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I recently tried this experiment in which instead of going for dynamic memory allocation for memory requirements of unknown size, I did a static allocation. When an array a[i] was declared by me, I kept i (size of the array) variable and dependent on the input that the user gives.

 #include <stdio.h>
 #include <stdlib.h>
 #include <string.h>
 #include <conio.h>
 void function(int );
 int main(void)
 {
     int i;
     printf("Enter:");
     scanf("%d",&i);
     function(i);
     printf("i = %d\n",i);
     getch();
     return 0;
 }
 void function(int i)
 {
      char a[i];
      char b[4];
      strncpy(a,"hello",i);
      strcpy(b,"world");
      int j = 0;
      char *c = a;
      for( j = 0; j< 20; j++ )
           printf("%c",*c++);
 }

My questions are:

  • Is such an operation legal?
  • If no, why does the compiler not issue any warning or error?
  • Where will this memory be allocated: Stack or heap?
  • Why does ANSI C/GCC allow this?
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What options did you use to compile this? What did you see when you ran this? You should try to print out the string the c pointer points to. –  James Black Oct 31 '09 at 8:58

6 Answers 6

This is valid C99.

Look here for a more detailed explanation in another StackOverflow question.

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Is such an operation legal?

It's called a variable length array.

VLAs are legal in ANSI C99 and as an extension to some pre-C99 compilers. GCC supports it both as strict C99 and as an extension to non-C99 code. It's also legal in C++0x.

If no, why does the compiler not issue any warning or error?

With gcc:

$ gcc -std=c89 src/vla.c  -Wall -ansi -pedantic
src/vla.c: In function ‘function’:, not dynamic array.
src/vla.c:17: warning: ISO C90 forbids variable length array ‘a’
src/vla.c:21: warning: ISO C90 forbids mixed declarations and code

The presence of 'conio.h' from MSDOS indicates you're probably using a Microsoft Visual C++ compiler, so don't worry about it. MS has worked to make their compiler more conformant to the C++0x standard, but makes no claims about how standard its C compiler mode is. You're asking why Spanish dialect words aren't in the French dictionary.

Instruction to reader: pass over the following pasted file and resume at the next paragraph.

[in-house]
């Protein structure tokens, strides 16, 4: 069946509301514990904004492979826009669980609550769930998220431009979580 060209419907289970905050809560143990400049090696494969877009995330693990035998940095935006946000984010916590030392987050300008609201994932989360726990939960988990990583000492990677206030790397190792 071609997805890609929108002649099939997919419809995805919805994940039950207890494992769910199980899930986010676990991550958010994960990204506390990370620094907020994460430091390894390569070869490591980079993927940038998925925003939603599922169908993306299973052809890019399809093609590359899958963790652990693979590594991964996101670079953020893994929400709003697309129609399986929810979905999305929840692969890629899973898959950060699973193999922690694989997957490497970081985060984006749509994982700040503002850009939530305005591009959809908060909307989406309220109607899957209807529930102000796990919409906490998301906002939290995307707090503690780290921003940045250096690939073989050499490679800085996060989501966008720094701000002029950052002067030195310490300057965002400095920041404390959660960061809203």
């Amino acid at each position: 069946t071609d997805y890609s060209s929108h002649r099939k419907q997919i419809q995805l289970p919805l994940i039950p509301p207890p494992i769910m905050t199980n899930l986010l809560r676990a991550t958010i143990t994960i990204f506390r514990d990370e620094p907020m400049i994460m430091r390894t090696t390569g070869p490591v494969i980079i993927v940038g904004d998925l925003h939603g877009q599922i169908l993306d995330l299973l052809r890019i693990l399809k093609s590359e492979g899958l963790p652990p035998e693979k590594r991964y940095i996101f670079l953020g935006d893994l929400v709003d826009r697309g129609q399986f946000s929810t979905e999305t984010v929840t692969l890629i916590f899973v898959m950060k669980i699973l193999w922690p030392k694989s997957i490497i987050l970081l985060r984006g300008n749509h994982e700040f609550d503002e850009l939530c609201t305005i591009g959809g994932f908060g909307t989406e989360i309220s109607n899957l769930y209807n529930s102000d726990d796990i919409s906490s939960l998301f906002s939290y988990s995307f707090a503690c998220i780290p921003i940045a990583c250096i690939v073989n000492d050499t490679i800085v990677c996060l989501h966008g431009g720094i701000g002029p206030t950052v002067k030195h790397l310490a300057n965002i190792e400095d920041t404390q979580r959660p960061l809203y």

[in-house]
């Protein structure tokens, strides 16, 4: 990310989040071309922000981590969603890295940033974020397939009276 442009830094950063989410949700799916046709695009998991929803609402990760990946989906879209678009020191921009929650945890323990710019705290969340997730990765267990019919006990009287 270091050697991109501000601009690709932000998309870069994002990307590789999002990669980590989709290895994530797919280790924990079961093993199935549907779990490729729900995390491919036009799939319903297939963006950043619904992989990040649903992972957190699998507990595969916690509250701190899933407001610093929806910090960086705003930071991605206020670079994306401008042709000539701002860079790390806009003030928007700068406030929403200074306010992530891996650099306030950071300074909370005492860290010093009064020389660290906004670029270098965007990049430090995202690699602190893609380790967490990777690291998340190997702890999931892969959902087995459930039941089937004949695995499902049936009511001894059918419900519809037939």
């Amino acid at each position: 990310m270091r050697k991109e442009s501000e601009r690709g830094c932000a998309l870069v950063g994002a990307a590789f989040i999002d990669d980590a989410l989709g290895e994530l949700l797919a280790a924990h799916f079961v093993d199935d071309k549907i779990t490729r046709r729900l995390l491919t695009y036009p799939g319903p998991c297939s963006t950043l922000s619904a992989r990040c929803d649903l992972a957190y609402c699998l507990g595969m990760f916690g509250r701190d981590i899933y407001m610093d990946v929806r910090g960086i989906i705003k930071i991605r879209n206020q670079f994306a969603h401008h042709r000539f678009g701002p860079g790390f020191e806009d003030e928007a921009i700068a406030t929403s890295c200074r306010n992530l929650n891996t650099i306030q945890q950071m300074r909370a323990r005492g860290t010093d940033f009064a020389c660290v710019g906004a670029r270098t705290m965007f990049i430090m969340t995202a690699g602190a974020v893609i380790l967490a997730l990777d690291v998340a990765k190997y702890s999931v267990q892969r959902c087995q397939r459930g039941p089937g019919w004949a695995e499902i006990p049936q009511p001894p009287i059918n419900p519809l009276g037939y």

Where will this memory be allocated: Stack or heap?

It is an automatic object, so most C implementations will put in on the stack for efficiency reasons.

Why does ANSI C/GCC allow this

It is useful for creating temporary arrays of variable size at runtime whose lifetime doesn't extend beyond the function call.

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ISO C99 was adopted by ANSI in 2000 - there is no such thing as ANSI C99 –  Christoph Oct 31 '09 at 12:39
    
There's "no such thing" as ISO C99 either - it's called ISO/IEC 9899:1999. ANSI C99 is the version of C standardised in 1999, commonly called C99, which was adopted by ANSI. –  Pete Kirkham Oct 31 '09 at 16:09

This is legal, but not all compilers support it. At least Visual Studio <= 2003 afaik do not support it.

I would assume it is not Ansi C++, try gcc -ansi -pedantic.

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Variable length arrays are illegal in ANSI C (C89). Try upping your compiler's warning level and I'm sure you'll get a warning/error.

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The code is valid, but there is one thing to keep in mind when using variable length arrays.

void function(int i)
{
     int a[i];
     .
     .
}

There is no error checking here. This code can fail if i is too big.

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Dynamic memory allocation on stack:

There is a library call _malloca which allocates memory dynamically on program stack (very much like malloc does on Heap)

Reference: _malloca

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